Committee 10: Congregational & Diocesan Vitality

We continue “And also with blue” with today’s installment, the committee that is considering resolutions connected to congregational & diocesan vitality. Let’s get right to it!


A023 Direct Inclusion of Asset Mapping Question in the Parochial Report. Full text. Likely vote: NO.

This is a resolution with good intentions, though I find a couple of insurmountable objections. If passed, the resolution directs the addition of a particular question, with precise wording, to the churchwide parochial report. First, I’m not sure it’s in order to reference the use of a service (The Episcopal Asset Map) when no link or further information is provided with the resolution. Second, it’s not a good idea to legislate the parochial report by resolution from sundry committees.

It would be much more effective for the Standing Commission on World Mission, who proposed this resolution, to approach the House of Deputies (HoD) Committee on the State of the Church, the folks who oversee the creation of the parochial report form. They could fit a request like this one in with others. Imagine if this resolution passes, and this question is required, and meanwhile, a different committee proposes a different question also about world mission. We could end up with confusing and even conflicting questions.

Now, that said, getting more Episcopal congregational and diocesan activities onto the asset map is a great idea. The best way to encourage participation, I think, would be for church leaders to encourage this, for ENS to run articles, and for some network (the folks who run the asset map?) to contact dioceses individually. If the goal is to get more programs and ministries onto the asset map, I’m not sure this resolution is an effective way to get this done. And, as I said, it’s not a good precedent to have committees and individuals legislating the content of the parochial report apart from the bigger picture that the folks who put the report together can provide.


A132 Task Force to Study Congregational Vitality Indicators. Full text. Likely vote: YES.

This resolution creates a task force “to study indicators of 21st century congregational vitality and how The Episcopal Church can collect data that measures those indicators.” I will tell you, I am loath to create more task forces in our sprawling governance complex, but this one has the capacity to provide results that could make a big difference in our church.

I would probably like this resolution more if “vitality” had even a tiny bit of definition, but I suppose the point of it is to develop a definition and attempt to name some metrics and other indicators. Ever since we lost our research staffer at the churchwide level, we’ve not had anyone or any office studying consistently what’s working and what’s not. Back in the day, Kirk Hadaway (our churchwide researcher) used to publish reports such as “New FACTS on Episcopal Church Growth and Decline” (PDF here). This work has not been updated since 2015, sadly.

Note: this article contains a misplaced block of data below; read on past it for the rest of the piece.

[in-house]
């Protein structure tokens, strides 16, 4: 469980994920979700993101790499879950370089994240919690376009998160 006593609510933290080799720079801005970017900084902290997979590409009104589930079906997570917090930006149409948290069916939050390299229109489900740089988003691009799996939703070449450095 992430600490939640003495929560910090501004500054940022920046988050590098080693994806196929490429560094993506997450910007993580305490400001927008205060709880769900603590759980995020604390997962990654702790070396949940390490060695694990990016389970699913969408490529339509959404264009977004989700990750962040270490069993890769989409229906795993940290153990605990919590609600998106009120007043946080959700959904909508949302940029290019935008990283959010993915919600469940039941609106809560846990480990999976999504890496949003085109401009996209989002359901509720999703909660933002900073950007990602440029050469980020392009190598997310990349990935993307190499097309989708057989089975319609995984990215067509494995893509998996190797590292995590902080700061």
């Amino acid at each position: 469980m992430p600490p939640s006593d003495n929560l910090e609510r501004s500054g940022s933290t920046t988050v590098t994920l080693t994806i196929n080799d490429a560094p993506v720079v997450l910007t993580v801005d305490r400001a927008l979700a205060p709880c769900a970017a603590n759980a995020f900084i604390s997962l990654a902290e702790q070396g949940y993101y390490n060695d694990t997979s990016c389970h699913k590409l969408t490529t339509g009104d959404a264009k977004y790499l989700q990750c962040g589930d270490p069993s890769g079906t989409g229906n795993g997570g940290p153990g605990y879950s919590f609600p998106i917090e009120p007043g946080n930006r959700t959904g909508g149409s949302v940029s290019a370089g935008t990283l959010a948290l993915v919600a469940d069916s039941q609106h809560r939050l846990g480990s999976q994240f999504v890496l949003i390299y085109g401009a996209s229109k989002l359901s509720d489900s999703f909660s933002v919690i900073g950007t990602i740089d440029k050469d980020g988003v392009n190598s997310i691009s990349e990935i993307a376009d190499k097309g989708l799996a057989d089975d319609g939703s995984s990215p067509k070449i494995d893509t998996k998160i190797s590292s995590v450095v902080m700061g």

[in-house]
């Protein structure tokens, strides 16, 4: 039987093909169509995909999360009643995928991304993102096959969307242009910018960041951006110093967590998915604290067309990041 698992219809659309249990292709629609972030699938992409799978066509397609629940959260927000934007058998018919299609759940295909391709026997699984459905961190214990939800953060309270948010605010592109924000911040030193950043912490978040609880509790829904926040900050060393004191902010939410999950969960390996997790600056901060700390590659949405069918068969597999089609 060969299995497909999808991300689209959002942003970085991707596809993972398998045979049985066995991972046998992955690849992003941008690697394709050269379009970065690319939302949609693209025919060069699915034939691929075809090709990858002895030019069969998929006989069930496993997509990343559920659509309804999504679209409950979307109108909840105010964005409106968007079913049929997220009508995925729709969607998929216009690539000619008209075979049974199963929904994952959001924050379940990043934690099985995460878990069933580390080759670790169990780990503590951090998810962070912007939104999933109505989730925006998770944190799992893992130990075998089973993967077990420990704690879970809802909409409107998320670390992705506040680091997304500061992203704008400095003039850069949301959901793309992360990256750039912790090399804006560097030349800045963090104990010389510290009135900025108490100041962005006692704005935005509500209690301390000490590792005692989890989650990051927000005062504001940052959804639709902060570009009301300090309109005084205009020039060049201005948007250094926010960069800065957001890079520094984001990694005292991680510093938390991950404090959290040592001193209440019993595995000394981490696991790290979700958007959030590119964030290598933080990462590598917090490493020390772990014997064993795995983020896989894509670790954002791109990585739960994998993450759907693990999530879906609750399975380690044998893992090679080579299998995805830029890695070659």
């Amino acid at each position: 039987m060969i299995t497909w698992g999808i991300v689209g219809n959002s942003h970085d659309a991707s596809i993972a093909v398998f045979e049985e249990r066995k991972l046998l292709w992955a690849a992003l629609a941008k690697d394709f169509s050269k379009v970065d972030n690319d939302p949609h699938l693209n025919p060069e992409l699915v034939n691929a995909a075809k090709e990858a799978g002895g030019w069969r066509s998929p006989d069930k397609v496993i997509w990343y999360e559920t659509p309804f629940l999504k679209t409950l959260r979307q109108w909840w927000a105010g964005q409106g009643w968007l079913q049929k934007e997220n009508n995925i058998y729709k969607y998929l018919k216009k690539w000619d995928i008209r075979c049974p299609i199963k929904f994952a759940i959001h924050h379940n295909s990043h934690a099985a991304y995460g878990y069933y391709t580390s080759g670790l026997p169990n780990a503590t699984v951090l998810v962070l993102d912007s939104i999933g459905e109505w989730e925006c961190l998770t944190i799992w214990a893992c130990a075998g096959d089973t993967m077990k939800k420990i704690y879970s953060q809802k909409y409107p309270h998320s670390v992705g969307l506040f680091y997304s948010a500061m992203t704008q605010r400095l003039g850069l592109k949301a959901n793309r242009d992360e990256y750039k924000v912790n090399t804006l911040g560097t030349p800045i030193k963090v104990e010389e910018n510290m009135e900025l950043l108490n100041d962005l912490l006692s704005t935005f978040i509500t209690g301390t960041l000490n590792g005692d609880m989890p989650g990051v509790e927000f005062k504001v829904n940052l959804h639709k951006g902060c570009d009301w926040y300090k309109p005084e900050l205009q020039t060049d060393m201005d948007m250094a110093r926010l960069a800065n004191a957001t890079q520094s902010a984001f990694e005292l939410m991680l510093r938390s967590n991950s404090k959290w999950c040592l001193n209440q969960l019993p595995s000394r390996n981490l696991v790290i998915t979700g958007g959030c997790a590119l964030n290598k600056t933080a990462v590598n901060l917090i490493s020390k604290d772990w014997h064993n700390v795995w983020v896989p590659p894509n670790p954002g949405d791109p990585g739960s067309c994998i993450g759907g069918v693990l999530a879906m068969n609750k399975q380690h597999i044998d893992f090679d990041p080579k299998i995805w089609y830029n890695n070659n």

So, yes, let’s get some people working on what makes a vital congregation. Perhaps they’ll speak with folks from the RenewalWorks team at Forward Movement (my employer), which focuses on spiritual vitality. There are others looking at other aspects of vitality. In this pivotal time, it’s really important to understand what helps some congregations become vital, growing, thriving congregations — and what leads to stagnation, change resistance, and decline.


A155 Revising the Parochial Report Finance Page. Full text. Likely vote: YES.

Based on feedback that the financial data page on the parochial report is too complicated and confusing, the folks who oversee the parochial report (the HoD State of the Church committee) propose the creation of a task force composed of diocesan and congregational finance folks to recommend an improved finance page. I’m not sure why the State of the Church committee can’t just ask some folks without a resolution, but I’ll take their word for it that this resolution is needed. It’s been years since I filled out a parochial report; I never found it particularly challenging, but I served in a church with the resources to keep very organized records. The parochial report is our primary means of collecting data on our church, so we need to make it as clear, simple, and effective as possible. It’s especially important that the parochial report not be burdensome to under-resourced congregations. This resolution sounds like a good way to do that.


C017 Assessing the Church’s Response to COVID-19. Full text. Likely vote: NO.

If this passes, the HoD Committee on the State of the Church is directed “to assess the response of The Episcopal Church to the COVID-19 pandemic in the areas of pastoral care, liturgy, evangelism, Christian formation, stewardship, community engagement, communications, and social justice work.” I would be shocked if the State of the Church folks aren’t already doing exactly this. Again, micromanaging a committee by resolution just isn’t a good idea.

We need to learn what we can from this tumultuous time. Some places have thrived, while others have withered. Will this resolution help us understand this? I don’t think so. A better approach is the vitality task force created by A132 (see above)

I also note that this resolution comes from a particular diocese. I would encourage that diocese to lead the way and to study the effects of the COVID-19 pandemic among its congregations. Share the results, and tell us how you collected the data. Other dioceses may want to follow your model.


C059 Proposed Resolution for Provincial Synods/Councils. Full text. Likely vote: NO.